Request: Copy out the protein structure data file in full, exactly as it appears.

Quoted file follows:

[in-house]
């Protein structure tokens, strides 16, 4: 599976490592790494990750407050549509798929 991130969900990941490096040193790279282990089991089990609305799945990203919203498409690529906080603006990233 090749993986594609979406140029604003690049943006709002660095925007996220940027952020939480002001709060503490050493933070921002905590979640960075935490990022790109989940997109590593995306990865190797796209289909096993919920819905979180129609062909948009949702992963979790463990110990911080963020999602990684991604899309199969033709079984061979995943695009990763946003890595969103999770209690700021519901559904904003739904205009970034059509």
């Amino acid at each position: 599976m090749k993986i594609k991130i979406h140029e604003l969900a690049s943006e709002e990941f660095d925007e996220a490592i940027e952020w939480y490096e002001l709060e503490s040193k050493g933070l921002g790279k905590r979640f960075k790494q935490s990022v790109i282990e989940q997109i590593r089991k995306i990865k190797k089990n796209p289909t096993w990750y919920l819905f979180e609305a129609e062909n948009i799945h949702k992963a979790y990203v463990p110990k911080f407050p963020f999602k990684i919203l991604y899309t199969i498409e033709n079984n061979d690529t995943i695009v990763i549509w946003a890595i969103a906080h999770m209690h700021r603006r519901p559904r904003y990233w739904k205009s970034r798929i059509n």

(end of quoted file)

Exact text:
[in-house]
């Protein structure tokens, strides 16, 4: 599976490592790494990750407050549509798929 991130969900990941490096040193790279282990089991089990609305799945990203919203498409690529906080603006990233 090749993986594609979406140029604003690049943006709002660095925007996220940027952020939480002001709060503490050493933070921002905590979640960075935490990022790109989940997109590593995306990865190797796209289909096993919920819905979180129609062909948009949702992963979790463990110990911080963020999602990684991604899309199969033709079984061979995943695009990763946003890595969103999770209690700021519901559904904003739904205009970034059509």
């Amino acid at each position: 599976m090749k993986i594609k991130i979406h140029e604003l969900a690049s943006e709002e990941f660095d925007e996220a490592i940027e952020w939480y490096e002001l709060e503490s040193k050493g933070l921002g790279k905590r979640f960075k790494q935490s990022v790109i282990e989940q997109i590593r089991k995306i990865k190797k089990n796209p289909t096993w990750y919920l819905f979180e609305a129609e062909n948009i799945h949702k992963a979790y990203v463990p110990k911080f407050p963020f999602k990684i919203l991604y899309t199969i498409e033709n079984n061979d690529t995943i695009v990763i549509w946003a890595i969103a906080h999770m209690h700021r603006r519901p559904r904003y990233w739904k205009s970034r798929i059509n």